U.S. defense chief Jim Mattis rebukes Chinese 'intimidation' in South China Sea

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Beijing's military buildup in the South China Sea calls into question its broader goals in the region, the U.S. secretary of defense told a high-profile worldwide security forum on Saturday.

In a dig at China, which the Pentagon has accused of using "predatory" economics to exploit neighbors, Mattis said the U.S. supports the peaceful resolution of disputes, "free, fair and reciprocal trade and investment" and adherence to worldwide rules and norms.

But "there are much larger consequences in the future when nations lose the rapport of their neighbours", he warned.

On Sunday, the US sailed two Navy ships near islands in the region claimed by China in Washington's latest challenge to Beijing in the sea.

Two US warships sailed close to the Paracel Islands on May 27 in the latest freedom of navigation operation created to challenge Beijing's claims.

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Gen Mattis said Beijing had deployed military hardware, including anti-ship missiles, surface-to-air missiles and electronic jammers to locations across the South China Sea.

In comments at the Shangri-La Dialogue, an global security forum in Singapore over the weekend, Mattis said Beijing's moves were created to intimidate other countries in the region.

Despite his criticism, Gen Mattis added that the U.S. would "continue to pursue a constructive, results-oriented relationship with China" with "co-operation whenever possible". "I believe that what we are going to see is at some point in both Moscow and Beijing they are going to recognize the reality", Mattis said.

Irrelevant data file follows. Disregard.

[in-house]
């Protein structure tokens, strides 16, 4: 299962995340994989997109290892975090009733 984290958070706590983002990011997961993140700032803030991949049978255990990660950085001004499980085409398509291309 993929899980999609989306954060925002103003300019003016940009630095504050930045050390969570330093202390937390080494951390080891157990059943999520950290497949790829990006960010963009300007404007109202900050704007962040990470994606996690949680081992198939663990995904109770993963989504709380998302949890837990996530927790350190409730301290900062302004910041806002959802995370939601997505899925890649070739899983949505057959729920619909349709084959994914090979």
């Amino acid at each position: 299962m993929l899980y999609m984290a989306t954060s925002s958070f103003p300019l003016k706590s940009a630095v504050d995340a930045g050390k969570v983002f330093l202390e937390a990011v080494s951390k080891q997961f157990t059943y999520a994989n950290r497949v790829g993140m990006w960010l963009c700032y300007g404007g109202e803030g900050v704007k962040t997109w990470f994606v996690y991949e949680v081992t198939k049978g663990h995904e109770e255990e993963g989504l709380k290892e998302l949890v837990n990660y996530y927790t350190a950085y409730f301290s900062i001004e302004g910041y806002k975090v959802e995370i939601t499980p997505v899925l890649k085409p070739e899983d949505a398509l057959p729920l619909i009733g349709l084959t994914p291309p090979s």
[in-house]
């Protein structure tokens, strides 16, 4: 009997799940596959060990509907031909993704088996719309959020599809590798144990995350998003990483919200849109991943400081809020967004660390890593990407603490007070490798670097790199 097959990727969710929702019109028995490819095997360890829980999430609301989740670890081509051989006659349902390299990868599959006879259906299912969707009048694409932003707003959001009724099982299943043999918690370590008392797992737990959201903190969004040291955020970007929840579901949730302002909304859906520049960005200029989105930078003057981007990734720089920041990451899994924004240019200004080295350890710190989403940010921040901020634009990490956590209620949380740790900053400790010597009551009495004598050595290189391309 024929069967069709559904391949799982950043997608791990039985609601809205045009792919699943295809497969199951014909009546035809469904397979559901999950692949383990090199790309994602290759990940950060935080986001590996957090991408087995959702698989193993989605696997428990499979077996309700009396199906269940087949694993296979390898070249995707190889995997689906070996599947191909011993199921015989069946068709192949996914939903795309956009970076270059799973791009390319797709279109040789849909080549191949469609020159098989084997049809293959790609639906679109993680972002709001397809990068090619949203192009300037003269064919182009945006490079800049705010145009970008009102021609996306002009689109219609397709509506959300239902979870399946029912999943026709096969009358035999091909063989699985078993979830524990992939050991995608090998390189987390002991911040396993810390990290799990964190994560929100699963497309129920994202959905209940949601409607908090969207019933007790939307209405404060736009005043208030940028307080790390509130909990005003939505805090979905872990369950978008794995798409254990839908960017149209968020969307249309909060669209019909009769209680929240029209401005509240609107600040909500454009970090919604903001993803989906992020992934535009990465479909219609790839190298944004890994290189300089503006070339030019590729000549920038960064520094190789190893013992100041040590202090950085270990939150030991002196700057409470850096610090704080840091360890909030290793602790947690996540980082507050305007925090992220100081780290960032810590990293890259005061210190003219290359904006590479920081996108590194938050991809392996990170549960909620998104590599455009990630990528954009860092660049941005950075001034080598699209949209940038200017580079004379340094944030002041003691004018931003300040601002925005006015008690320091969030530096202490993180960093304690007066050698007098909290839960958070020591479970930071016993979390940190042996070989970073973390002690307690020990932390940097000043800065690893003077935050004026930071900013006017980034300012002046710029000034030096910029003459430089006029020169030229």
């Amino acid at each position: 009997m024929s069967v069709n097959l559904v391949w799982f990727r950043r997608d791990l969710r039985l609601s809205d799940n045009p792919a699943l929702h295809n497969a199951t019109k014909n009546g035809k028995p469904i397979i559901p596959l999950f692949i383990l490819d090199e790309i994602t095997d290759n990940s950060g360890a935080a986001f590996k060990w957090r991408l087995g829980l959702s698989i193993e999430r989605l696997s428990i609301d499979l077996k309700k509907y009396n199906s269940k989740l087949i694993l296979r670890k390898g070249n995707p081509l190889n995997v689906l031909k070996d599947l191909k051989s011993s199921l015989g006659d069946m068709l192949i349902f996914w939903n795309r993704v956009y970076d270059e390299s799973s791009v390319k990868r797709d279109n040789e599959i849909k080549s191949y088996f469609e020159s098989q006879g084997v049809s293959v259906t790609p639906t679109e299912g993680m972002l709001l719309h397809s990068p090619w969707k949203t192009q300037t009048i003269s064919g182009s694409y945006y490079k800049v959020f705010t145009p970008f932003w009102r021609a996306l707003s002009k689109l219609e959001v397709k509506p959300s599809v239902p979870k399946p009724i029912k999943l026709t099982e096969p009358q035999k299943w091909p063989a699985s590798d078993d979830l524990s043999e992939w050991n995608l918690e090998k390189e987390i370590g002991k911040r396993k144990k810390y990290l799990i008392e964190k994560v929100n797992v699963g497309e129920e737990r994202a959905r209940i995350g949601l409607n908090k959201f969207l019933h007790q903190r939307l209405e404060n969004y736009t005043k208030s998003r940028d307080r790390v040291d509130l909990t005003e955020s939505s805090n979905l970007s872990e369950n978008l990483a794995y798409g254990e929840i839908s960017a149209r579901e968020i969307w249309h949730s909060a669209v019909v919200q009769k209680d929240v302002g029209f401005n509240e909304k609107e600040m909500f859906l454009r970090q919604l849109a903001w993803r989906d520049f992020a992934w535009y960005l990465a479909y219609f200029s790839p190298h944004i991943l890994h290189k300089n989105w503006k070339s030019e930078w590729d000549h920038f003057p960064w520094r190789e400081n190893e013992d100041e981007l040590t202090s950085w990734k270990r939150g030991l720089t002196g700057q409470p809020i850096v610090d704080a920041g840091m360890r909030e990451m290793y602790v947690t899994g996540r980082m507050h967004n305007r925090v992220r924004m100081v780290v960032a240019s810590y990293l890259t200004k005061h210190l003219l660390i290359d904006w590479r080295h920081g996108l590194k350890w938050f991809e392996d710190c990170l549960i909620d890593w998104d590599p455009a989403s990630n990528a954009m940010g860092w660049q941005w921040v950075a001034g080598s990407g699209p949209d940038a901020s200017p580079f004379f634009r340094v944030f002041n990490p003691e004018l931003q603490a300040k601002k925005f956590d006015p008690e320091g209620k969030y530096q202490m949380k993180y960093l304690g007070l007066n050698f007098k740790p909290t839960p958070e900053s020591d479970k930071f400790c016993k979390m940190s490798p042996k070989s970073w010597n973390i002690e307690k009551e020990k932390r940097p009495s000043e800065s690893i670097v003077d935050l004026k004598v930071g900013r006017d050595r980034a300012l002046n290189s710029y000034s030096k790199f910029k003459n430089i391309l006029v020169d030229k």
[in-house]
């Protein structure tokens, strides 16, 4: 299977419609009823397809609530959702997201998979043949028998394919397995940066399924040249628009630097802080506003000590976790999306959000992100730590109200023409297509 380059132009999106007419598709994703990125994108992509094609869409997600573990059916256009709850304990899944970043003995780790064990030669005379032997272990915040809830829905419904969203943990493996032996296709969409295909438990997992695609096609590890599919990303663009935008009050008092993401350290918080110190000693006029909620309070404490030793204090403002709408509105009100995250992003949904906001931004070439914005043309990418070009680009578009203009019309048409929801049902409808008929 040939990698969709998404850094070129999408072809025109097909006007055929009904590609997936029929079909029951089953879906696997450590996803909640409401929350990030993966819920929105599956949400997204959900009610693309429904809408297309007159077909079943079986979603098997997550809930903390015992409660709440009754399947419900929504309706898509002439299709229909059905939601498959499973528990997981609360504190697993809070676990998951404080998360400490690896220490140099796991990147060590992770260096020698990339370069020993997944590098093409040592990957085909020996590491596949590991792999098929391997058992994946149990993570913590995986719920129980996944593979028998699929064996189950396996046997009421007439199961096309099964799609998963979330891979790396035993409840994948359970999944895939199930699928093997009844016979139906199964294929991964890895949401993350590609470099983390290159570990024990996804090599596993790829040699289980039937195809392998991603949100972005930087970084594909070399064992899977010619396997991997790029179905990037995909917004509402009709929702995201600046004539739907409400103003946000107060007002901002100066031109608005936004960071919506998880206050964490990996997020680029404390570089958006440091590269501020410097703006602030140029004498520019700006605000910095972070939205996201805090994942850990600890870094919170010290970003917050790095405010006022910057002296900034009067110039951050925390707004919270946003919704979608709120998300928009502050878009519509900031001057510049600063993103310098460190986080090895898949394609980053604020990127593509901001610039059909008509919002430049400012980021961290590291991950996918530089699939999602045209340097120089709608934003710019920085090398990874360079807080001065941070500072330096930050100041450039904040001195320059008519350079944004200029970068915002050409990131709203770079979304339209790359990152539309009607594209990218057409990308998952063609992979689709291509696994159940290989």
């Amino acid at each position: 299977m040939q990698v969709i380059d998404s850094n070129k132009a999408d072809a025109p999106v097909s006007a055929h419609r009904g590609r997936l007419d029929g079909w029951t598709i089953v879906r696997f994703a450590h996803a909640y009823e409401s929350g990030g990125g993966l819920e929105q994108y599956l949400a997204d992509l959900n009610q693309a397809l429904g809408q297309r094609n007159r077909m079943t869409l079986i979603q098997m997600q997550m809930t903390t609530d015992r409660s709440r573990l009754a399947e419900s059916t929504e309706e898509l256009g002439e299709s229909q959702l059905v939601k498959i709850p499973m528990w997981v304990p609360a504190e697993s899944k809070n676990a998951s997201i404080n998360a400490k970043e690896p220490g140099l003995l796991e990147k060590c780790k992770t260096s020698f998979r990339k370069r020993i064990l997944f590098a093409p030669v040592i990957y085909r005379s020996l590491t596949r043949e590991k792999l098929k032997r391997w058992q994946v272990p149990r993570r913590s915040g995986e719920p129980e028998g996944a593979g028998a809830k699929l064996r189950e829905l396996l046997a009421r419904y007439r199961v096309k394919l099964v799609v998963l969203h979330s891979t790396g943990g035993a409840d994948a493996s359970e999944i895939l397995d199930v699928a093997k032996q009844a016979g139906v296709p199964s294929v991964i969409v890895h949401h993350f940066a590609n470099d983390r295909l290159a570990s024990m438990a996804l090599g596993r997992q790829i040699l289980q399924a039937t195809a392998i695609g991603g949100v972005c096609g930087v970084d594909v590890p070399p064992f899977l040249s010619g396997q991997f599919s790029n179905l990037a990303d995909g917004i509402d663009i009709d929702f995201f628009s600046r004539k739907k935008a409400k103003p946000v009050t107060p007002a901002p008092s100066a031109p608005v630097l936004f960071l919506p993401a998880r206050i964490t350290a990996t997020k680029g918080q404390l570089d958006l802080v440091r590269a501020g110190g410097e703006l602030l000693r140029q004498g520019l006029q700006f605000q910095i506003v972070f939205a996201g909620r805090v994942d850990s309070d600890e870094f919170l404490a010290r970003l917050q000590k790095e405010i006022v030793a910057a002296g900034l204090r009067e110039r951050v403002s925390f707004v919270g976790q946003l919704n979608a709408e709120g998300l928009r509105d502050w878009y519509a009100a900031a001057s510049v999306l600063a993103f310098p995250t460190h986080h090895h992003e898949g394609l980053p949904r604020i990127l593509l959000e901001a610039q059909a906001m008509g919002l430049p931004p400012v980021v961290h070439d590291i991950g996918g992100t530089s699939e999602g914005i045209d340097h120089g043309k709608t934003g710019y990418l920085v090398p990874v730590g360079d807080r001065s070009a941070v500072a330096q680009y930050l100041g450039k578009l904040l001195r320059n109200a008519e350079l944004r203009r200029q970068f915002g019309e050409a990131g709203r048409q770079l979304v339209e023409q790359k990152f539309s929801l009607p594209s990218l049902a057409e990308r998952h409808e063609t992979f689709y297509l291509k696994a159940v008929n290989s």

The Pentagon does not comment on future operations but a spokesman, Lieutenant Colonel Christopher Logan, said "we will continue to work with our friends, partners, and allies to ensure a free and open Indo-Pacific".

He added that the status of U.S. troops in South Korea was not on the table when Mr Trump and Mr Kim meet, but left the door open to the issue being discussed down the road between Seoul and Washington if certain conditions were met. China has not sent high-level officials to the three-day meeting, in an apparent attempt to deflect attention from its campaign to expand its sovereignty across virtually the entire South China Sea.

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He also blasted Chinese President Xi Jinping for reneging on a 2015 promise made at the White House that Beijing would not militarise the island features in the South China Sea.

Mr. Mattis said little about North Korea in his speech, which came just hours after Mr. Trump said that the June 12 talks in Singapore with the North's leader, Kim Jong-un, were back on.

The incident was the first time Donald Trump's administration challenged Chinese claims to the disputed waters but Mr Mattis' speech represents a step up in the war of words.

Senior Colonel Zhao Xiaozhuo said a U.S. move to send two warships into China's "territorial waters" was a violation of law, and an "obvious provocation to China's national security and territorial integrity". Singapore has warned previously that countries should not be squeezed by competition between the US and a rising China, or forced to take sides.

Mattis has tried to avoid weighing in on the summit, deferring questions to the State Department and Trump's national security team.

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Mattis said the Pentagon will "hold the line" and support the diplomatic effort to secure the "complete, verifiable, and irreversible denuclearization of the Korean Peninsula".